McAvoy men were stout Scots, so Trevor said.
They were walking toward the door when Arden’s senses went on alert. She recognized a scent but didn’t have time to place it. The floor trembled and shook, as if the world beneath them was crumbling to ash. Trevor’s hand tightened on her hip, and he swiveled their bodies in time to see the apartment door burst free of the hinges. Wood from the frame split and splintered with loud and horrific snaps. The door crashed to the side, sending amber thistles skittering across the floor.
Arden watched, wide-eyed, as a thoroughly enraged lycae appeared in the entranceway.
Trevor hadn’t worked fast enough. Nothing could keep her safe.
Her time was up.
Get away from my mate
,” Wolfe snarled and stepped over the remnants of the door.
He stomped into the room, angry enough to destroy everything in his path. The beast was nearly unhinged, crazed by the sight of Arden in the arms of another male. He felt the tremors in his muscles and bones, the desire to shift and destroy taking over. After he’d demolished the bathroom door and found her missing, he’d nearly lost control. It had taken all of his willpower to track her down without going into a maddened state, driven by the possibility she could be lost to him.
His instincts were primordial. Something he couldn’t contain.
The male released Arden but didn’t step away from her, his face showing his shock. “Your
?” he yelled and peered down at the female beside him. “What in the bloody hell?”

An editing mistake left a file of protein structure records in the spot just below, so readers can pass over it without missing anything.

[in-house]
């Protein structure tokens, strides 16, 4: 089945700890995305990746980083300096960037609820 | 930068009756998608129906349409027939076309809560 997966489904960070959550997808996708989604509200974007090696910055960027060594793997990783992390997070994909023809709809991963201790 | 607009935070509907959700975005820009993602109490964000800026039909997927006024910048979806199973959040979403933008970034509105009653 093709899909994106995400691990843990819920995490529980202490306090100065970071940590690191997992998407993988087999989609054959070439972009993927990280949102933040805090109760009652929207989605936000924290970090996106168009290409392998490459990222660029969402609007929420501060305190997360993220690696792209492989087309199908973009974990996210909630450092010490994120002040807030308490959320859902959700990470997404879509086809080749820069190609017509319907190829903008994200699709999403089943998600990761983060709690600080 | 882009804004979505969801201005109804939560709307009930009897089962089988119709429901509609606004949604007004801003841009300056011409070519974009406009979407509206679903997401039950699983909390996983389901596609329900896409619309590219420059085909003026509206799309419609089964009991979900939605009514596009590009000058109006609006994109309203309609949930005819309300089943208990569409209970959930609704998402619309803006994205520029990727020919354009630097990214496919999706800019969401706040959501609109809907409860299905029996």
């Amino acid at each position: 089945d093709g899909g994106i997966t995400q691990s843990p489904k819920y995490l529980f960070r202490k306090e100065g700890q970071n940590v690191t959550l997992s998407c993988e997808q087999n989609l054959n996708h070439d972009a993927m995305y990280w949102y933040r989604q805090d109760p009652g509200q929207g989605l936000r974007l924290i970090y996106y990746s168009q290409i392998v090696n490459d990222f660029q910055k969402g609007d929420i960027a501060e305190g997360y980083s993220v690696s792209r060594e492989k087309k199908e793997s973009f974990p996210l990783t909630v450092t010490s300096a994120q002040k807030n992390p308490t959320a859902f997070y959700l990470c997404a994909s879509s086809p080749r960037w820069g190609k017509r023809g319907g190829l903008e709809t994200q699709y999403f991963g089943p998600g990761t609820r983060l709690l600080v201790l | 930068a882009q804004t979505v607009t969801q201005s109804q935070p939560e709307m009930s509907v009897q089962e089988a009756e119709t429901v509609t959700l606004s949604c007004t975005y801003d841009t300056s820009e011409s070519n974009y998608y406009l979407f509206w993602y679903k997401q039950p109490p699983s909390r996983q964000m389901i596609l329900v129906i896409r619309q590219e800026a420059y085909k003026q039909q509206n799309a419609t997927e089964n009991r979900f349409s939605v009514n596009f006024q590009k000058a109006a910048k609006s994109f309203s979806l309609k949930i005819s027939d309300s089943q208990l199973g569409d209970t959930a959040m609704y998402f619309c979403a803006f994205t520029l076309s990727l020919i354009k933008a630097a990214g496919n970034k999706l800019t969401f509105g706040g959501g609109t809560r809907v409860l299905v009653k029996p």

“Don’t look at me like that! It’s not my fault he’s delusional!” Arden tried to take a step back, staring at Wolfe. “I tried to tell him he was wrong, but he won’t listen to reason.”
“And you’re surprised?” The male ripped his gaze from Arden and sized Wolfe up. “Lycae are not known for their reasoning when they mate.”
“To hell with this.” Arden held Wolfe’s stare for a second before she looked away. “I’m leaving.”
Reckless little vampire!
He didn’t come this far to leave empty handed. She was coming with him whether she liked it or not. He started to close the distance between them when the male beside her lifted his arm and revealed a casting wand. The rounded end contained a clear orb that glowed white, the crystal structure coming to life as it shifted into prismatic colors.
,” he barked, and the orb pulsed, turning almost orange.
Wolfe stopped immediately, as though his feet were glued to the floor. He drew back his lips, revealed his fangs and scented the air. The stench of amber, wick and salt permeated the space. But beneath it all there was a hum of energy he hadn’t noticed.
Damn it to hell.
He narrowed his eyes at the warlock, aware of whom he faced. Only one warlock judge had survived the curse of the crux demon that wiped out a majority of the magically inclined population twenty-five years before. They were a rare breed with magic so powerful supernatural things avoided them like the plague.
“Sheriff Trevor McAvoy.” Wolfe’s voice was no longer entirely man—throaty, garbled and animalistic.